Y2K and EMU: NCC Sounds Alarm

June 30, 1998

The National Computing Centre (NCC) is advising software users that they may be putting their businesses at risk, despite substantial Y2K planning. It warns that all businesses which use third-party software should be deeply concerned, and should take decisive action now to protect themselves. As a result, it is putting forward its Escrow 2000 service as an essential element in any millennium survival strategy.

The NCC’s aggressive stance has been prompted by a disturbing trend. As the world’s largest independent repository of source code, the NCC has received more requests in the last three months from businesses to release code due to ‘failure to maintain’ than it has had in total over the last 18 years. The NCC warns that this is likely to increase significantly – meaning that thousands of businesses without code protected by escrow may be affected.

As a neutral ‘keeper’ of source code, NCC is able to assure businesses who use its Escrow 2000 service that, if the software vendor does not adquately maintain its applications, the business will be granted access to the original programming code in order to have it fixed.

Experts at NCC believe that the abnormally high levels of requests for release source code are caused by the worldwide lack of resources for dealing with Y2K problems. They add that this will be compounded in Europe by the impact of EMU. This situation has led to a high level of acquisition and merger activity in the IT industry, which many market watchers belive is due to larger companies buying out smaller software houses in order to use their development staff to solve Y2K commitments for their own products. This, warns the NCC, should ring alarm bells for users.

Many companies are investing considerable resources in ensuring that all the software they use is millennium compliant, and are also relying on the fact that when software fails it is possible to fix it. To support this, the Government has recently announced a training scheme for ‘bug fixers’ to carry out such essential repairs. However, what is not always appreciated, NCC experts point out, is that it will first be necessary to have access to the source code to cure any defect. The NCC take the view that there is no legal right for a licensee to insist on access to source code. A properly drawn Escrow agreement gives that right.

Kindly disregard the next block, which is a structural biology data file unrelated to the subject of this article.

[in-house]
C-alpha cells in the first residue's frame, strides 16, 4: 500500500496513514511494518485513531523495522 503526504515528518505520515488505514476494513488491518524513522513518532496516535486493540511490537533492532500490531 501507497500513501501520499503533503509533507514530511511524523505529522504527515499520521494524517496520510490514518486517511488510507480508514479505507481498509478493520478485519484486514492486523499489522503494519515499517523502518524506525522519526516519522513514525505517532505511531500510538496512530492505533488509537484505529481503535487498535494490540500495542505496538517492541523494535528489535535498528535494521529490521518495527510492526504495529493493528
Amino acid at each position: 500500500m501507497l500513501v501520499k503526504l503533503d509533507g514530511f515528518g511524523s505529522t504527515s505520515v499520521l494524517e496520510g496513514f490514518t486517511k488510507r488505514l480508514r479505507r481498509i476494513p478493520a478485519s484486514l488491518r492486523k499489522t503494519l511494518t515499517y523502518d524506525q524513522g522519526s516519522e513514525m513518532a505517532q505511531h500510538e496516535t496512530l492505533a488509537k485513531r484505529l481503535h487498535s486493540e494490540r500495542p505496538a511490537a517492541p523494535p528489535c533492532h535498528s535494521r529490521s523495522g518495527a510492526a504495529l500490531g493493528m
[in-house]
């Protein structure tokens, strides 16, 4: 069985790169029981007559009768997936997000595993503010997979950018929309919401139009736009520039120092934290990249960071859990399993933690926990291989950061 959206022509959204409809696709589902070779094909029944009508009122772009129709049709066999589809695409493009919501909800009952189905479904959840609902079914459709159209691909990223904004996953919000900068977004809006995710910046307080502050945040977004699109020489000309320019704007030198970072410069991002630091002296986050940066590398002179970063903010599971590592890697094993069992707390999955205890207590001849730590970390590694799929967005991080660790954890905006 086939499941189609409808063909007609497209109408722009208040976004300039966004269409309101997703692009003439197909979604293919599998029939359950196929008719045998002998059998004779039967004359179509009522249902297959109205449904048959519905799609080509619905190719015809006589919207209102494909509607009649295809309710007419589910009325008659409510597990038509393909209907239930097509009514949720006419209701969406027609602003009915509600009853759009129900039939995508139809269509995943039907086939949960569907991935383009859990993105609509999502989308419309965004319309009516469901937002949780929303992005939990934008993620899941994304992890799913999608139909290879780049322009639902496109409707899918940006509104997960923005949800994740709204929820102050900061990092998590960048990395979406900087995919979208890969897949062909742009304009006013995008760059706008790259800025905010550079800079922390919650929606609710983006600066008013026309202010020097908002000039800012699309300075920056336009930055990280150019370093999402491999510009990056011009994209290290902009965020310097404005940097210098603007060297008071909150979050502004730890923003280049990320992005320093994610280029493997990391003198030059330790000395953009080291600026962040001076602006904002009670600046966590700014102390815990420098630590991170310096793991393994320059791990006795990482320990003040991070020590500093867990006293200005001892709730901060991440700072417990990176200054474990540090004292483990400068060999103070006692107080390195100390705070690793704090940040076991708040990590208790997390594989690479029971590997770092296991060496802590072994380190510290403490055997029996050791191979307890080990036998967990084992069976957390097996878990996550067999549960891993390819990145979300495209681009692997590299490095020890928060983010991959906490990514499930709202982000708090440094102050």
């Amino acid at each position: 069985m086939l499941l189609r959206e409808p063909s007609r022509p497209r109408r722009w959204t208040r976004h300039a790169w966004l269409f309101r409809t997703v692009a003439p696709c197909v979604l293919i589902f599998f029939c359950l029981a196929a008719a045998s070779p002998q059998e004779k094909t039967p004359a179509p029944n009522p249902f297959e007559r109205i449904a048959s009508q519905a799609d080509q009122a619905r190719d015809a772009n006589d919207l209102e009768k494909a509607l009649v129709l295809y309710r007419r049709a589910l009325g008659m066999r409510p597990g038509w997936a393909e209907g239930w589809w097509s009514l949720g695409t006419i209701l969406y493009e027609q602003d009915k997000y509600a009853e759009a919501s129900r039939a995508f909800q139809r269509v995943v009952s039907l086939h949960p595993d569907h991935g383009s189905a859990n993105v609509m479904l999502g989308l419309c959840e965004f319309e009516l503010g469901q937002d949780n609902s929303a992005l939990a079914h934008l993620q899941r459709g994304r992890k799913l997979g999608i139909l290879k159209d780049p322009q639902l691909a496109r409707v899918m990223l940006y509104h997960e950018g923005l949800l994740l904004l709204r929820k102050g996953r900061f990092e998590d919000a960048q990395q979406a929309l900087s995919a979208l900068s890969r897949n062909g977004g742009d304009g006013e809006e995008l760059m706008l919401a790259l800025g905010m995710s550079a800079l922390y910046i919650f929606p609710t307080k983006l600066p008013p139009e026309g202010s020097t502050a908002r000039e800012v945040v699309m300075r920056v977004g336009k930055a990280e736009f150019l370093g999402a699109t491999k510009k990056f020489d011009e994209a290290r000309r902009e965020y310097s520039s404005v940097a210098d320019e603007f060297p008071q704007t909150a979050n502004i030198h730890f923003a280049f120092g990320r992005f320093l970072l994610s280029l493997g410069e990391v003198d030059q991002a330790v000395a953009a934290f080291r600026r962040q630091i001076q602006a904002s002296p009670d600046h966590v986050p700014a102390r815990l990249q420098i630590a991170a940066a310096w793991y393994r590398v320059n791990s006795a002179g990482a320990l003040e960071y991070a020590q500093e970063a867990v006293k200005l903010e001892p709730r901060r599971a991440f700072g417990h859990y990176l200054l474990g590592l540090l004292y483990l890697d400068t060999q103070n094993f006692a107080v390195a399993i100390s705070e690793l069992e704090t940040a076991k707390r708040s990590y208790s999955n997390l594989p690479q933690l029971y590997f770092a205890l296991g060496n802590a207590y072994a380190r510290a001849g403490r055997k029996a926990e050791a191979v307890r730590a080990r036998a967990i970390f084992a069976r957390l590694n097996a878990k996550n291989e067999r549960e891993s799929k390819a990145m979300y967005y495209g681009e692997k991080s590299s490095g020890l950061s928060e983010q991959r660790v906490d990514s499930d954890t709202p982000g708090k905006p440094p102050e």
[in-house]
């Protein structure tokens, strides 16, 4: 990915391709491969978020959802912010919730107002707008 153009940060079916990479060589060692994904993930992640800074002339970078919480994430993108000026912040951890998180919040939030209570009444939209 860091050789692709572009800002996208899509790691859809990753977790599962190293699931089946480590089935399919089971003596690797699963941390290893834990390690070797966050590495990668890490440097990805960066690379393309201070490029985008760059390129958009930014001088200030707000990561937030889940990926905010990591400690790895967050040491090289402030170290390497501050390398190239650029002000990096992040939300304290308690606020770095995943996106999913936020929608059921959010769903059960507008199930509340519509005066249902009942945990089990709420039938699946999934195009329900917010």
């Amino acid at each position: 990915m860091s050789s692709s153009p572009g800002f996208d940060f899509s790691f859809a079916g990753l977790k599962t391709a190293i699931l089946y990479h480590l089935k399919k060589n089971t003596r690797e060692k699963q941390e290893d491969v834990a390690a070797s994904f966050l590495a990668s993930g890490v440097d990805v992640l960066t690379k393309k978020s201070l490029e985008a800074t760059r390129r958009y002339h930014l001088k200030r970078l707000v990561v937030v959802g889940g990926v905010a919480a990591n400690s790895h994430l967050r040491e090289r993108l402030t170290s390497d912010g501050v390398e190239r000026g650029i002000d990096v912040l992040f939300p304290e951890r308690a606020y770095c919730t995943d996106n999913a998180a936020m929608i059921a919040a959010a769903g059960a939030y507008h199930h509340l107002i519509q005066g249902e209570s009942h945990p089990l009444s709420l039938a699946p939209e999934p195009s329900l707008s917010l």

Ken Pearce, business development manager at NCC’s Escrow International, explains why the organisation is so concerned, ‘‘The lack of support for third-party software is going to affect everybody at some point. The problem runs right across the spectrum of IT suppliers: at the high end of the market, Compaq’s takeover of DEC and the hostile bid by CA for Computer Sciences must leave users concerned about the future support strategy of the resulting organisations. At the smaller end of the market, it is anecdotally reported that small software houses are being ‘vacuumed up’ in the USA by resource-starved larger organisations. And only this month, Taskforce 2000’s Robin Guenier warned that unscrupulous software developers might choose to wind themselves up, rather than face Year 2000 commitments.’’

Pearce continues, ‘‘That’s why we are urging users to look at the bigger picture and put all their third-party software into escrow now. Businesses need to ask themselves: ‘Is my supplier going to survive?’; ‘Will they be taken over?’; ‘Is the software truly Year 2000 and EMU compliant?’; and finally, ‘Is it worth the risk?’ No one ever got sacked for having too many escrow agreements. What we’re saying is that with every day, the risk gets higher. Why take that chance?’’

The NCC escrow helpline is on 0161 242 2430 or look at www.ncc.co.uk.